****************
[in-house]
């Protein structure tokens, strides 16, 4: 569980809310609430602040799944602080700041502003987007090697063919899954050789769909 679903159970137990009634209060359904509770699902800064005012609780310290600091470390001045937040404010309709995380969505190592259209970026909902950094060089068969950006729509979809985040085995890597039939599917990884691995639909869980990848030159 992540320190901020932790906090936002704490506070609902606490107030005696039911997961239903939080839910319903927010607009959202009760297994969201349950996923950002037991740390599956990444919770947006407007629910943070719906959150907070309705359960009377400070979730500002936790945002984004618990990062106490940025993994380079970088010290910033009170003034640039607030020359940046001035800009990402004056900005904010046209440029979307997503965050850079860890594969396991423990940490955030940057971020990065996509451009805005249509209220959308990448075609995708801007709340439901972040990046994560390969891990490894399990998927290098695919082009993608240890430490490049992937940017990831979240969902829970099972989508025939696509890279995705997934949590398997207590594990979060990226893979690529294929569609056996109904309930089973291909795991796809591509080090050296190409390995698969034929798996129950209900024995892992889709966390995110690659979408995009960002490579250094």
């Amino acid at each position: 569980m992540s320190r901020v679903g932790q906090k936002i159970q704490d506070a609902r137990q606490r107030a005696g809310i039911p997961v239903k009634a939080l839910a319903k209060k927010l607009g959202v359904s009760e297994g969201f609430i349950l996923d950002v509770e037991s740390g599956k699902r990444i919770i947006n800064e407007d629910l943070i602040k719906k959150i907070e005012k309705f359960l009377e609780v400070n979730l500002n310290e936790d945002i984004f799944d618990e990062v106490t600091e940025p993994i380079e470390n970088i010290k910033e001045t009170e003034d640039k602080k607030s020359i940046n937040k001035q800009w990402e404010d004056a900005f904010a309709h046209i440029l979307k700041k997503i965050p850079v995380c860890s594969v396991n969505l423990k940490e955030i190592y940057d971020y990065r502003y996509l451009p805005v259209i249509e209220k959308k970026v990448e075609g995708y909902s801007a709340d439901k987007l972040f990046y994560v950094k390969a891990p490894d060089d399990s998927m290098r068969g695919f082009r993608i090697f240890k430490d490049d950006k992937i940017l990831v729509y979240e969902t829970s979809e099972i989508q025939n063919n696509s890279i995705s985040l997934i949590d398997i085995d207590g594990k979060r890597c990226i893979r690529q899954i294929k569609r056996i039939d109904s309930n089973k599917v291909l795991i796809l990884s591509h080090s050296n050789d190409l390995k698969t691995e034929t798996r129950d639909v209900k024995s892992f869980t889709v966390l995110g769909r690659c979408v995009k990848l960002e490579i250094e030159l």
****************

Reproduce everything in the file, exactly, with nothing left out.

[in-house]
């Protein structure tokens, strides 16, 4: 569980809310609430602040799944602080700041502003987007090697063919899954050789769909 679903159970137990009634209060359904509770699902800064005012609780310290600091470390001045937040404010309709995380969505190592259209970026909902950094060089068969950006729509979809985040085995890597039939599917990884691995639909869980990848030159 992540320190901020932790906090936002704490506070609902606490107030005696039911997961239903939080839910319903927010607009959202009760297994969201349950996923950002037991740390599956990444919770947006407007629910943070719906959150907070309705359960009377400070979730500002936790945002984004618990990062106490940025993994380079970088010290910033009170003034640039607030020359940046001035800009990402004056900005904010046209440029979307997503965050850079860890594969396991423990940490955030940057971020990065996509451009805005249509209220959308990448075609995708801007709340439901972040990046994560390969891990490894399990998927290098695919082009993608240890430490490049992937940017990831979240969902829970099972989508025939696509890279995705997934949590398997207590594990979060990226893979690529294929569609056996109904309930089973291909795991796809591509080090050296190409390995698969034929798996129950209900024995892992889709966390995110690659979408995009960002490579250094």
């Amino acid at each position: 569980m992540s320190r901020v679903g932790q906090k936002i159970q704490d506070a609902r137990q606490r107030a005696g809310i039911p997961v239903k009634a939080l839910a319903k209060k927010l607009g959202v359904s009760e297994g969201f609430i349950l996923d950002v509770e037991s740390g599956k699902r990444i919770i947006n800064e407007d629910l943070i602040k719906k959150i907070e005012k309705f359960l009377e609780v400070n979730l500002n310290e936790d945002i984004f799944d618990e990062v106490t600091e940025p993994i380079e470390n970088i010290k910033e001045t009170e003034d640039k602080k607030s020359i940046n937040k001035q800009w990402e404010d004056a900005f904010a309709h046209i440029l979307k700041k997503i965050p850079v995380c860890s594969v396991n969505l423990k940490e955030i190592y940057d971020y990065r502003y996509l451009p805005v259209i249509e209220k959308k970026v990448e075609g995708y909902s801007a709340d439901k987007l972040f990046y994560v950094k390969a891990p490894d060089d399990s998927m290098r068969g695919f082009r993608i090697f240890k430490d490049d950006k992937i940017l990831v729509y979240e969902t829970s979809e099972i989508q025939n063919n696509s890279i995705s985040l997934i949590d398997i085995d207590g594990k979060r890597c990226i893979r690529q899954i294929k569609r056996i039939d109904s309930n089973k599917v291909l795991i796809l990884s591509h080090s050296n050789d190409l390995k698969t691995e034929t798996r129950d639909v209900k024995s892992f869980t889709v966390l995110g769909r690659c979408v995009k990848l960002e490579i250094e030159l």